Andy Roddick made his 30th birthday a memorable one with the announcement of his retirement, sending shockwaves around the USTA Billie Jean King National Tennis Center.
After 12 years in the professional circuit, 31 titles, the No. 1 ranking and a Grand Slam title, Roddick believes that he is not “healthy enough or committed enough to go another year” according to Associated Press via ESPN.
Roddick has been the most consistent American man in the last decade, carrying much of the expectations. His career will be defined by his hard work and effort both on and off the court.
Let's look back at the 10 most memorable matches Roddick was a part of as another chapter in American tennis closes.
This was a battle of young guns with Lleyton Hewitt, a top 10 player, and Roddick, emerging onto the tennis scene having won the 2000 US Open junior title. This match featured massive hitting from the baseline and Roddick was trying to come back after being down two sets to one.
However, an overrule by the chair umpire in the ninth game of the fourth set caused Roddick’s emotions to give the match away to Hewitt.
The two would meet on 13 other occasions, with a head-to-head at seven apiece.
Roddick came into the 2009 Australian Open with a new coach, new body (dropping 15 lbs over the break) and new determination after a subpar 2008 season.
It certainty showed against defending champ and No. 3 seed Novak Djokovic, storming back after dropping the opening set. Djokovic retired with heat exhaustion after losing the next two sets, giving Roddick his first semifinal appearance at a Slam since the 2007 Australian Open.
Although Roddick would lose to Roger Federer pretty convincingly in the next round, this match was foreshadowing the 2009 resurgence Roddick experienced.
Roddick was the Davis Cup hero for the American team during the 2000's, with a 33-12 win/loss record. He was dubbed by his teammates as “The Closer.”
Roddick’s hard work was rewarded in 2007 when the U.S. clinched the Davis Cup for the first time in 12 years, largely because of Roddick's presence.
Going into this Master Series quarterfinal against Roger Federer, Roddick had won one match out of their 16 meetings. With the loud American crowd behind him, Roddick defeated Federer for the first time since 2003.
Five years later, Roddick reignited the same magic in Miami, defeating Federer in three sets, in what is most likely their final meeting.
As the 2006 summer hard court series began, Roddick knew he needed to regroup after falling outside the top 10 for the first time since 2002. He had just been ousted early at Wimbledon by a young Andy Murray (who was at the time being coached by Brad Gilbert, Roddick’s former coach), and needed some wins before the US Open. Roddick hired Jimmy Connors and saw success in Cincinnati, winning his second title there.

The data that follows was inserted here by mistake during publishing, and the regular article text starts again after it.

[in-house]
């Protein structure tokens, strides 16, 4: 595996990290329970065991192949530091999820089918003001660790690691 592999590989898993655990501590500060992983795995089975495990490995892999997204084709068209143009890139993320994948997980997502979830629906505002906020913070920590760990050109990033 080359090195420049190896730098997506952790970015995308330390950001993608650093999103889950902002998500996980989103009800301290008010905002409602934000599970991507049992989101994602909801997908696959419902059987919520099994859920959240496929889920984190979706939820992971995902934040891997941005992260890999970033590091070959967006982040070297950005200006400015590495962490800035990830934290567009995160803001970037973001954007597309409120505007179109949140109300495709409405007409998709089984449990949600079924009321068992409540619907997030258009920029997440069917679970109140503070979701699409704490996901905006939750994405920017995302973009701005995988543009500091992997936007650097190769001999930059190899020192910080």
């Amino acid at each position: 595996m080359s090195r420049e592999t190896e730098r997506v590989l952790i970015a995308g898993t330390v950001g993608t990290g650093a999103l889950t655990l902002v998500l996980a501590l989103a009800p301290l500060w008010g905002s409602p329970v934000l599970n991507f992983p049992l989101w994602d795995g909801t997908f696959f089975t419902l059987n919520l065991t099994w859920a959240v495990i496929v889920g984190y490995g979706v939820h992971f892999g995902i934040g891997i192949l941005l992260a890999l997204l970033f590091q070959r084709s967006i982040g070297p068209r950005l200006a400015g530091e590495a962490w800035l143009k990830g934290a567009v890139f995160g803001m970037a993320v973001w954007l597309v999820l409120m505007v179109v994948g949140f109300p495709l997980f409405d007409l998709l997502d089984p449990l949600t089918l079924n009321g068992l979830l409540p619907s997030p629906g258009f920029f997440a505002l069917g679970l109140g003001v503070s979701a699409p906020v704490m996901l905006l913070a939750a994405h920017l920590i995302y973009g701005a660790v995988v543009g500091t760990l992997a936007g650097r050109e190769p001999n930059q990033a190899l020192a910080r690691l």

Avenging his early US Open loss from a year ago, Roddick stormed through the draw defeating old foes, Fernando Verdasco, Lleyton Hewitt and Mikhail Youzhny to reach his second US Open final. Roddick played with his firepower, however, still succumbed to Federer in four sets.
The stage was set. Under the lights of Arthur Ashe stadium was a blockbuster and rematch of the 2006 final, Roddick vs. Federer.
For the majority of the match, Roddick could not have played better tennis. He gave all he had, taking his big serves, forehands and volleys to Federer, but couldn’t catch a break. Federer also played his best that night, stopping Roddick in straight sets.
Roddick looked down and out against David Nalbandian on a Super Saturday that had already seen American great Andre Agassi bowing out to Juan Carlos Ferrero.
Roddick was down two sets and match point to Nalbandian, but somehow dug himself out winning the tiebreak and the next two sets convincingly. That match propelled Roddick to his first and only Slam.
The fifth set that kept on going; Roddick and Younes El Aynaoui battled it out in the hot Australian night for five hours. Roddick came out the winner at the end, 21 games to 19.
The fifth set lasted more than two hours, and after a long rally, both winded players handed their racquets to the ball kids, where they went on to play a point, giving Roddick and El Aynaoui time to recover. A lot of respect was shown during this match, and the two embraced in a hug once the match was over.
This match later became a breakthrough for Roddick, reaching his first major semifinal.
A backhand volley is what separated Andy Roddick from a Wimbledon title. Overhitting that ball let Federer back into the match and denied Roddick a two sets to love lead.
The other amazing stat of the match? Roddick had the misfortune of being broken only once, at 14-15 in the final set, giving Federer his 15th Grand Slam title.
However, Roddick won a lot of fans that day in both the U.S. and Great Britain, as his name was chanted several times during the trophy ceremony.
Ultimately, this is what Roddick will be remember for, his Grand Slam title. It came at a time when a new generation of players were emerging along with Roddick, including Roger Federer, Lleyton Hewitt and Juan Carlos Ferrero.
Roddick shined in his first major final, dispatching Ferrero after narrowly escaping David Nalbandian in the semifinals. Fittingly, match point was an ace down the “T.”
All and all, Roddick had the summer to remember in 2003, winning the North American double in Montréal and Cincinnati, in addition to his first US Open title, something Federer has failed to achieve.